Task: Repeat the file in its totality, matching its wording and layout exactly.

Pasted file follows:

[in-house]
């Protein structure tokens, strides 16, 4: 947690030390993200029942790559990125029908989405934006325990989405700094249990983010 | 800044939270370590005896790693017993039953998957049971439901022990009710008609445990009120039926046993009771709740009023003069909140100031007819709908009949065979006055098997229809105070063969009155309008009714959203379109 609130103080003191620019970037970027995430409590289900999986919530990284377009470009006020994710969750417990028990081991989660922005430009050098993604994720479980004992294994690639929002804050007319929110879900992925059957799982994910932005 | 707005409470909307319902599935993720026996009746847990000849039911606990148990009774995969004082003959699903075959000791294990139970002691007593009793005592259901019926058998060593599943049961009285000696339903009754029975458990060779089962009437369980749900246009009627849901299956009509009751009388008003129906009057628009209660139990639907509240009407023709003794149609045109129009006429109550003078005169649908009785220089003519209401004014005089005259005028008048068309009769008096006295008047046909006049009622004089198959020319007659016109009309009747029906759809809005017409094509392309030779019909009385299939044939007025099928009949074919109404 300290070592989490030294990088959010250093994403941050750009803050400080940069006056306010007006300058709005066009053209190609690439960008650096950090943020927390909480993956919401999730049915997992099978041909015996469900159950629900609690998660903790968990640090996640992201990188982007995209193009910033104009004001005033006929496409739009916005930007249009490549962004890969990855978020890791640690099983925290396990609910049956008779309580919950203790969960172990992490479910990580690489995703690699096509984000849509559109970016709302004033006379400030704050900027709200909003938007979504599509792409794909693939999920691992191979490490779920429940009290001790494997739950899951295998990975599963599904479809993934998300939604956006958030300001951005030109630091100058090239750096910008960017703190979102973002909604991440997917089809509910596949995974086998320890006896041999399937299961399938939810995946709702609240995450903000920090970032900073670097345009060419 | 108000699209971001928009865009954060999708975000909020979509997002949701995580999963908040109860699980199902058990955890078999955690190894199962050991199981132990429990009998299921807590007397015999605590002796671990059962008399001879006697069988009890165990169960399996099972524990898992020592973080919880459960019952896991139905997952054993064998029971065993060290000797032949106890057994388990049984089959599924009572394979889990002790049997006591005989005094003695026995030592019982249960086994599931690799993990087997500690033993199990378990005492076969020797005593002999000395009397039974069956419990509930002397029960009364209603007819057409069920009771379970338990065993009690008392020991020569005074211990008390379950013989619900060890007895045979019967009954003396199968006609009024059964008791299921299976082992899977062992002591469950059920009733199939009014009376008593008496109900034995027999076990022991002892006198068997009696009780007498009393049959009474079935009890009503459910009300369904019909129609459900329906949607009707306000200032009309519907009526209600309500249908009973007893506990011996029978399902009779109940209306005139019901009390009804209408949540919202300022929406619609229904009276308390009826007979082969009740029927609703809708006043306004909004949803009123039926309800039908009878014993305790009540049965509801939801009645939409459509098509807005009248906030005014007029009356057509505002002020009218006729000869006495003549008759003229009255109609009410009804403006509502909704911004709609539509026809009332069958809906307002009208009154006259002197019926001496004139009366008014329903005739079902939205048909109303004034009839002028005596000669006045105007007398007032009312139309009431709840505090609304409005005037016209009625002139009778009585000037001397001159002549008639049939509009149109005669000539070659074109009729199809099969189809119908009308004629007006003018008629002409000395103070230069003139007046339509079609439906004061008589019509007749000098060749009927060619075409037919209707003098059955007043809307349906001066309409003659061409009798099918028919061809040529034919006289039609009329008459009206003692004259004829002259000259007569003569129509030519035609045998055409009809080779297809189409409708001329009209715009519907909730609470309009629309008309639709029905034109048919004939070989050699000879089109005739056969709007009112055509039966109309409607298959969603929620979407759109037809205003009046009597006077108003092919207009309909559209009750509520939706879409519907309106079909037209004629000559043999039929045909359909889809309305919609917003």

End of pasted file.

[in-house]
């Protein structure tokens, strides 16, 4: 947690030390993200029942790559990125029908989405934006325990989405700094249990983010 | 800044939270370590005896790693017993039953998957049971439901022990009710008609445990009120039926046993009771709740009023003069909140100031007819709908009949065979006055098997229809105070063969009155309008009714959203379109 609130103080003191620019970037970027995430409590289900999986919530990284377009470009006020994710969750417990028990081991989660922005430009050098993604994720479980004992294994690639929002804050007319929110879900992925059957799982994910932005 | 707005409470909307319902599935993720026996009746847990000849039911606990148990009774995969004082003959699903075959000791294990139970002691007593009793005592259901019926058998060593599943049961009285000696339903009754029975458990060779089962009437369980749900246009009627849901299956009509009751009388008003129906009057628009209660139990639907509240009407023709003794149609045109129009006429109550003078005169649908009785220089003519209401004014005089005259005028008048068309009769008096006295008047046909006049009622004089198959020319007659016109009309009747029906759809809005017409094509392309030779019909009385299939044939007025099928009949074919109404 300290070592989490030294990088959010250093994403941050750009803050400080940069006056306010007006300058709005066009053209190609690439960008650096950090943020927390909480993956919401999730049915997992099978041909015996469900159950629900609690998660903790968990640090996640992201990188982007995209193009910033104009004001005033006929496409739009916005930007249009490549962004890969990855978020890791640690099983925290396990609910049956008779309580919950203790969960172990992490479910990580690489995703690699096509984000849509559109970016709302004033006379400030704050900027709200909003938007979504599509792409794909693939999920691992191979490490779920429940009290001790494997739950899951295998990975599963599904479809993934998300939604956006958030300001951005030109630091100058090239750096910008960017703190979102973002909604991440997917089809509910596949995974086998320890006896041999399937299961399938939810995946709702609240995450903000920090970032900073670097345009060419 | 108000699209971001928009865009954060999708975000909020979509997002949701995580999963908040109860699980199902058990955890078999955690190894199962050991199981132990429990009998299921807590007397015999605590002796671990059962008399001879006697069988009890165990169960399996099972524990898992020592973080919880459960019952896991139905997952054993064998029971065993060290000797032949106890057994388990049984089959599924009572394979889990002790049997006591005989005094003695026995030592019982249960086994599931690799993990087997500690033993199990378990005492076969020797005593002999000395009397039974069956419990509930002397029960009364209603007819057409069920009771379970338990065993009690008392020991020569005074211990008390379950013989619900060890007895045979019967009954003396199968006609009024059964008791299921299976082992899977062992002591469950059920009733199939009014009376008593008496109900034995027999076990022991002892006198068997009696009780007498009393049959009474079935009890009503459910009300369904019909129609459900329906949607009707306000200032009309519907009526209600309500249908009973007893506990011996029978399902009779109940209306005139019901009390009804209408949540919202300022929406619609229904009276308390009826007979082969009740029927609703809708006043306004909004949803009123039926309800039908009878014993305790009540049965509801939801009645939409459509098509807005009248906030005014007029009356057509505002002020009218006729000869006495003549008759003229009255109609009410009804403006509502909704911004709609539509026809009332069958809906307002009208009154006259002197019926001496004139009366008014329903005739079902939205048909109303004034009839002028005596000669006045105007007398007032009312139309009431709840505090609304409005005037016209009625002139009778009585000037001397001159002549008639049939509009149109005669000539070659074109009729199809099969189809119908009308004629007006003018008629002409000395103070230069003139007046339509079609439906004061008589019509007749000098060749009927060619075409037919209707003098059955007043809307349906001066309409003659061409009798099918028919061809040529034919006289039609009329008459009206003692004259004829002259000259007569003569129509030519035609045998055409009809080779297809189409409708001329009209715009519907909730609470309009629309008309639709029905034109048919004939070989050699000879089109005739056969709007009112055509039966109309409607298959969603929620979407759109037809205003009046009597006077108003092919207009309909559209009750509520939706879409519907309106079909037209004629000559043999039929045909359909889809309305919609917003």